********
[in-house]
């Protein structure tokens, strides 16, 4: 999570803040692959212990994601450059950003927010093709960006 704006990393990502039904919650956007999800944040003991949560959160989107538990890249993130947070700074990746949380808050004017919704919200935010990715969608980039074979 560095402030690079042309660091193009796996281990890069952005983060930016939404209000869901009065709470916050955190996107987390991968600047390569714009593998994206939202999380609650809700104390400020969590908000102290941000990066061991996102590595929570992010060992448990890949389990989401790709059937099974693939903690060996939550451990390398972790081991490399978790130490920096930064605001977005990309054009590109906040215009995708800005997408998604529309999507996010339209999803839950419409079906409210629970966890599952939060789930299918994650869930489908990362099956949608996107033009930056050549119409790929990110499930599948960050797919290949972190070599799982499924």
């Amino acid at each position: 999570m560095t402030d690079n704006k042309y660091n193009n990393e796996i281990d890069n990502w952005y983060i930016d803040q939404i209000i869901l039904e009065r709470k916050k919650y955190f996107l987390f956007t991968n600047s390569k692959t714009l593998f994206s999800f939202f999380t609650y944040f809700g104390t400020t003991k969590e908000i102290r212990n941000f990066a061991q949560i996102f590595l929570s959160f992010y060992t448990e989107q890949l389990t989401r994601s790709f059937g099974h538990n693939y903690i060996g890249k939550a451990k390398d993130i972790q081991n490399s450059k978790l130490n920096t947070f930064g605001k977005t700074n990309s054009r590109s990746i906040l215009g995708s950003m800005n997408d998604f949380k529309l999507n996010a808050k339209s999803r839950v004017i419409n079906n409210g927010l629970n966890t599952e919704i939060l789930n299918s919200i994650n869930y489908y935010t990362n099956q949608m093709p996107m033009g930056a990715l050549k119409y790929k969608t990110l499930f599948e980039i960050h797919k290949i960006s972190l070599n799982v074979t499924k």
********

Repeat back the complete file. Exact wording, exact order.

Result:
[in-house]
């Protein structure tokens, strides 16, 4: 999570803040692959212990994601450059950003927010093709960006 704006990393990502039904919650956007999800944040003991949560959160989107538990890249993130947070700074990746949380808050004017919704919200935010990715969608980039074979 560095402030690079042309660091193009796996281990890069952005983060930016939404209000869901009065709470916050955190996107987390991968600047390569714009593998994206939202999380609650809700104390400020969590908000102290941000990066061991996102590595929570992010060992448990890949389990989401790709059937099974693939903690060996939550451990390398972790081991490399978790130490920096930064605001977005990309054009590109906040215009995708800005997408998604529309999507996010339209999803839950419409079906409210629970966890599952939060789930299918994650869930489908990362099956949608996107033009930056050549119409790929990110499930599948960050797919290949972190070599799982499924």
């Amino acid at each position: 999570m560095t402030d690079n704006k042309y660091n193009n990393e796996i281990d890069n990502w952005y983060i930016d803040q939404i209000i869901l039904e009065r709470k916050k919650y955190f996107l987390f956007t991968n600047s390569k692959t714009l593998f994206s999800f939202f999380t609650y944040f809700g104390t400020t003991k969590e908000i102290r212990n941000f990066a061991q949560i996102f590595l929570s959160f992010y060992t448990e989107q890949l389990t989401r994601s790709f059937g099974h538990n693939y903690i060996g890249k939550a451990k390398d993130i972790q081991n490399s450059k978790l130490n920096t947070f930064g605001k977005t700074n990309s054009r590109s990746i906040l215009g995708s950003m800005n997408d998604f949380k529309l999507n996010a808050k339209s999803r839950v004017i419409n079906n409210g927010l629970n966890t599952e919704i939060l789930n299918s919200i994650n869930y489908y935010t990362n099956q949608m093709p996107m033009g930056a990715l050549k119409y790929k969608t990110l499930f599948e980039i960050h797919k290949i960006s972190l070599n799982v074979t499924k």